> China’s still running about ninety percent nominal.
Felix shook his head.
> You can’t think that they’re responsible
she typed, but then she started to key something and then stopped.
> No of course not. I believe the Popovich Hypothesis. Every asshole in the world is using the other assholes for cover. But China put them down harder and faster than anyone else. Maybe we’ve finally found a use for totalitarian states.
Felix couldn’t resist. He typed:
> You’re lucky your boss can’t see you type that. You guys were pretty enthusiastic participants in the Great Firewall of China.
> Wasn’t my idea,
> And my boss is dead. They’re probably all dead. The whole Bay Area got hit hard, and then there was the quake.
They’d watched the USGS’s automated data stream from the 6.9 that trashed northern Cal from Gilroy to Sebastapol. Soma webcams revealed the scope of the damage—gas-main explosions, seismically retrofitted buildings crumpling like piles of children’s blocks after a good kicking. The Googleplex, floating on a series of gigantic steel springs, had shaken like a plateful of jello, but the racks had stayed in place, and the worst injury they’d had was a badly bruised eye on a sysadmin who’d caught a flying cable-crimper in the face.
> Sorry. I forgot.
> It’s OK. We all lost people, right?
> Yeah. Yeah. Anyway, I’m not worried about the election. Whoever wins, at least we’re doing SOMETHING
> Not if they vote for one of the fuckrags
Fuckrag was the epithet that some of the sysadmins were using to describe the contingent that wanted to shut down the Internet. Queen Kong had coined it—apparently it had started life as a catch-all term to describe clueless IT managers she’d chewed up through her career.
> They won’t. They’re just tired and sad is all. Your endorsement will carry the day
The Googloids were one of the largest and most powerful blocs left behind, along with the satellite uplink crews and the remaining transoceanic crews. Queen Kong’s endorsement had come as a surprise and he’d sent her an email that she’d replied to tersely: “can’t have the fuckrags in charge.”
she typed and then her connection dropped. He fired up a browser and called up google.com. The browser timed out. He hit “reload,” and then again, and then the Google front page came back up. Whatever had hit Queen Kong’s workplace—power failure, worms, another quake—she had fixed it. He snorted when he saw that they’d replaced the o’s in the Google logo with little planet Earths that had mushroom clouds rising from them.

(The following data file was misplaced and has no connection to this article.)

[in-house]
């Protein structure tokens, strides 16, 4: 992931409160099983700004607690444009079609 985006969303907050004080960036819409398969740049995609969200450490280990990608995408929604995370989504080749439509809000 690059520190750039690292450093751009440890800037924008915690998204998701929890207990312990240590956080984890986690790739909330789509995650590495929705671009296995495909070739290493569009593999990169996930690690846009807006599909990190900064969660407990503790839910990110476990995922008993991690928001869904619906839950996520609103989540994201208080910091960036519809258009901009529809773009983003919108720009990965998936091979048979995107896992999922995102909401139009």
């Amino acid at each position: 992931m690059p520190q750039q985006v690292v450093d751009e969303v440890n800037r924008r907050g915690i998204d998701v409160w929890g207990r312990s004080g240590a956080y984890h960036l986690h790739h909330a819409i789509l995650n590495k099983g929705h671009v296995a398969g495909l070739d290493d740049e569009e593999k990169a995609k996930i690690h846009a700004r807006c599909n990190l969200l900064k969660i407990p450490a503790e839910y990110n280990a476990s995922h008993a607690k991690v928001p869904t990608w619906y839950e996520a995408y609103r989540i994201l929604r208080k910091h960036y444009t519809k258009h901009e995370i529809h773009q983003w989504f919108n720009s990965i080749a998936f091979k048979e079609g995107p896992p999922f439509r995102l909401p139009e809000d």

“Got anything to eat?” Van said to him. It was mid-afternoon, not that time particularly passed in the data center. Felix patted his pockets. They’d put a quartermaster in charge, but not before everyone had snagged some chow out of the machines. He’d had a dozen power bars and some apples. He’d taken a couple sandwiches but had wisely eaten them first before they went stale.
“One power bar left,” he said. He’d noticed a certain looseness in his waistline that morning and had briefly relished it. Then he’d remembered Kelly’s teasing about his weight and he’d cried some. Then he’d eaten two power bars, leaving him with just one left.
“Oh,” Van said. His face was hollower than ever, his shoulders sloping in on his toast-rack chest.
“Here,” Felix said. “Vote Felix.”
Van took the power bar from him and then put it down on the table.
“OK, I want to give this back to you and say, ‘No, I couldn’t,’ but I’m fucking hungry, so I’m just going to take it and eat it, OK?”
“That’s fine by me,” Felix said. “Enjoy.”
“How are the elections coming?” Van said, once he’d licked the wrapper clean.
“Dunno,” Felix said. “Haven’t checked in a while.” He’d been winning by a slim margin a few hours before. Not having his laptop was a major handicap when it came to stuff like this. Up in the cages, there were a dozen more like him, poor bastards who’d left the house on Der Tag without thinking to snag something WiFi-enabled.
“You’re going to get smoked,” Sario said, sliding in next to them. He’d become famous in the center for never sleeping, for eavesdropping, for picking fights in RL that had the ill-considered heat of a Usenet flame war. “The winner will be someone who understands a couple of fundamental facts.” He held up a fist, then ticked off his bullet points by raising a finger at a time. “Point: The terrorists are using the Internet to destroy the world, and we need to destroy the Internet first. Point: Even if I’m wrong, the whole thing is a joke. We’ll run out of generator fuel soon enough. Point: Or if we don’t, it will be because the old world will be back and running, and it won’t give a crap about your new world.
Point: We’re gonna run out of food before we run out of shit to argue about or reasons not to go outside. We have the chance to do something to help the world recover: We can kill the net and cut it off as a tool for bad guys. Or we can rearrange some more deck chairs on the bridge of your personal Titanic in the service of some sweet dream about an ‘independent cyberspace.’ ”